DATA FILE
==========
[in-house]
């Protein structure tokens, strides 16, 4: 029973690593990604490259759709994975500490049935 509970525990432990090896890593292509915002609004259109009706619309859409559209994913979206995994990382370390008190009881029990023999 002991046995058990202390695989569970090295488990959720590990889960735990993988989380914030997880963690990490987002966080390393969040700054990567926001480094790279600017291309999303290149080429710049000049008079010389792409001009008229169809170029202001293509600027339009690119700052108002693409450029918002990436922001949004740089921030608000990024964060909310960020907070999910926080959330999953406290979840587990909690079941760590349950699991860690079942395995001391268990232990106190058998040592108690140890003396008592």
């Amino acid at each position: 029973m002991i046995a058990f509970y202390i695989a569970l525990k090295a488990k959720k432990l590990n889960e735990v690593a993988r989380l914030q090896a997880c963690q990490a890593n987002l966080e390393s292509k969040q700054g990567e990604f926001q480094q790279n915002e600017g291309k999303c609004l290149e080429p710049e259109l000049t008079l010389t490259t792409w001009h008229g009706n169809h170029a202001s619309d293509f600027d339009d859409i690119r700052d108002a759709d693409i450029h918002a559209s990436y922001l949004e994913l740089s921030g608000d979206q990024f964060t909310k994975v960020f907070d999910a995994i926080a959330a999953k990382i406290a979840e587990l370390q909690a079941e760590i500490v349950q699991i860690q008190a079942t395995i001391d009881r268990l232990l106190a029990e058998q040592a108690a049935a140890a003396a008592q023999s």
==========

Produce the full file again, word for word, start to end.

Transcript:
[in-house]
């Protein structure tokens, strides 16, 4: 029973690593990604490259759709994975500490049935 509970525990432990090896890593292509915002609004259109009706619309859409559209994913979206995994990382370390008190009881029990023999 002991046995058990202390695989569970090295488990959720590990889960735990993988989380914030997880963690990490987002966080390393969040700054990567926001480094790279600017291309999303290149080429710049000049008079010389792409001009008229169809170029202001293509600027339009690119700052108002693409450029918002990436922001949004740089921030608000990024964060909310960020907070999910926080959330999953406290979840587990909690079941760590349950699991860690079942395995001391268990232990106190058998040592108690140890003396008592």
């Amino acid at each position: 029973m002991i046995a058990f509970y202390i695989a569970l525990k090295a488990k959720k432990l590990n889960e735990v690593a993988r989380l914030q090896a997880c963690q990490a890593n987002l966080e390393s292509k969040q700054g990567e990604f926001q480094q790279n915002e600017g291309k999303c609004l290149e080429p710049e259109l000049t008079l010389t490259t792409w001009h008229g009706n169809h170029a202001s619309d293509f600027d339009d859409i690119r700052d108002a759709d693409i450029h918002a559209s990436y922001l949004e994913l740089s921030g608000d979206q990024f964060t909310k994975v960020f907070d999910a995994i926080a959330a999953k990382i406290a979840e587990l370390q909690a079941e760590i500490v349950q699991i860690q008190a079942t395995i001391d009881r268990l232990l106190a029990e058998q040592a108690a049935a140890a003396a008592q023999s």